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Should a book be read or heard?

The merits of the audiobook have been debated for decades. But will the slow fading of the written word, finally sound its death knell?
One such discord, albeit one that has been raging for decades, is about the merits — or the lack thereof — of the audiobook

Srimoyee Bagchi   |     |   Published 31.05.19, 04:59 AM

This is a time of much division when communities and even families have been splintered by polarizing narratives. One such discord, albeit one that has been raging for decades, is about the merits — or the lack thereof — of the audiobook. Some, like the seemingly all-knowing literary critic, Harold Bloom, have argued passionately about the written word. “Deep reading really demands the inner ear as well as the outer ear. You need the whole cognitive process... You need the text in front of you,” Bloom once said in an interview.

While others, like the linguist, Ferdinand de Saussure, thought we treated writing as more important than speaking because speech is ephemeral — one hears a word, and then it is gone — and the written word more enduring. But, asked Saussure cheekily, does that mean that we would attach more importance to a photograph than a face? Recent research suggests that Saussure and his ilk might be winning the debate. A survey by Edison Research and Triton Digital reported that half of all Americans over the age of 12 have listened to an audiobook in the last year, a 44 per cent increase from the previous year’s findings.

Indeed, if the purpose of a book is to give pleasure and to satiate the impulse of knowing what happens next, audiobooks may prove to be more potent. There is a scientific explanation for this. Language comprehension and production evolved in connection with hearing about 1,50,000 years ago; whereas writing, and, in turn, reading is merely 5,000 to 7,000 years old. Listening is thus linked to emotional brain centres, making subjects more spontaneously understandable and hence more evocative. For most of human history, literature has been spoken out loud — think of the Homeric epics. In fact, even after narratives began being written down, they were more often heard than read. The Roman elites could read, yet gatherings at which people recited their poetry were common.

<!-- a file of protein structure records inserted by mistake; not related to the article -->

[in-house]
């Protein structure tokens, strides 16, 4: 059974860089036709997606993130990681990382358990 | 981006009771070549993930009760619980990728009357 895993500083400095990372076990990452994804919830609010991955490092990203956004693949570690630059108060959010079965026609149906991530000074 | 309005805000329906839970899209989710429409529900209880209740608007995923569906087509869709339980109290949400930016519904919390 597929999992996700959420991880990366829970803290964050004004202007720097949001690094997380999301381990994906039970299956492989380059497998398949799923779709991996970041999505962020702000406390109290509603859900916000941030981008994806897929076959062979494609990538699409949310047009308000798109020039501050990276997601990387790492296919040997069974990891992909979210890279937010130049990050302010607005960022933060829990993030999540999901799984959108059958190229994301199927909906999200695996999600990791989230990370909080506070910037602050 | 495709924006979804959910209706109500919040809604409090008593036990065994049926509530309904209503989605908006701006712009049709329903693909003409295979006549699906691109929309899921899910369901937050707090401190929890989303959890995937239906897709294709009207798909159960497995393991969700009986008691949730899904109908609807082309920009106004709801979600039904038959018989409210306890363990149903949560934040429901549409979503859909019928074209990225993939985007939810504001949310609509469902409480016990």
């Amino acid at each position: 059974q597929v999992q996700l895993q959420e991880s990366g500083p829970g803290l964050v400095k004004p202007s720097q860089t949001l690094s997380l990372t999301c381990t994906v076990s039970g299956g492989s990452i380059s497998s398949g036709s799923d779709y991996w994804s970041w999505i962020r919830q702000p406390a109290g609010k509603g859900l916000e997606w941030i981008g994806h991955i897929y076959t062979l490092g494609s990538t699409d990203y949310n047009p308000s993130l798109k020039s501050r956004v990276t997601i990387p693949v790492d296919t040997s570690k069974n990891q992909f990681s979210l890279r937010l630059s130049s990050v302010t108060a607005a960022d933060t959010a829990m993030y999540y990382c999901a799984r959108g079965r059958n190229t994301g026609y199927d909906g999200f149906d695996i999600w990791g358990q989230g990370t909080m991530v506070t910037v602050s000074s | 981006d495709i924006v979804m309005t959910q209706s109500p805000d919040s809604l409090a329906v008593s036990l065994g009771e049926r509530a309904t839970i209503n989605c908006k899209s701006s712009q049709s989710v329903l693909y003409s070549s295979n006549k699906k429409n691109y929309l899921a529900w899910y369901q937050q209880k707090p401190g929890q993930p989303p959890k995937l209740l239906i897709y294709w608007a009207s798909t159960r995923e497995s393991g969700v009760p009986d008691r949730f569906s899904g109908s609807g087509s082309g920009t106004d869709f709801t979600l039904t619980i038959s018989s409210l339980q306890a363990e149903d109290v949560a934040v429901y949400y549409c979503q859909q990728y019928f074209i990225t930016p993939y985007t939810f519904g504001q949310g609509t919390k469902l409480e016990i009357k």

But gone are the days when people listened in rapt attention with nothing more than a buzzing fly to distract them. What happens when one hears a text rather than reading it in the 21st century? They multitask; most people hear audiobooks while driving, for instance. The human mind is rarely designed to multitask, according to scientists. Lost in hearing — the rewind button notwithstanding — is the beauty of words, with the listener moving through the text, carrying with him only people and events. Languages are already threatened by “textspeak” — words shortened beyond recognition, non-existent punctuations, cavalier disregard for grammar. Will the slow fading of the written word, then, finally sound its death knell?

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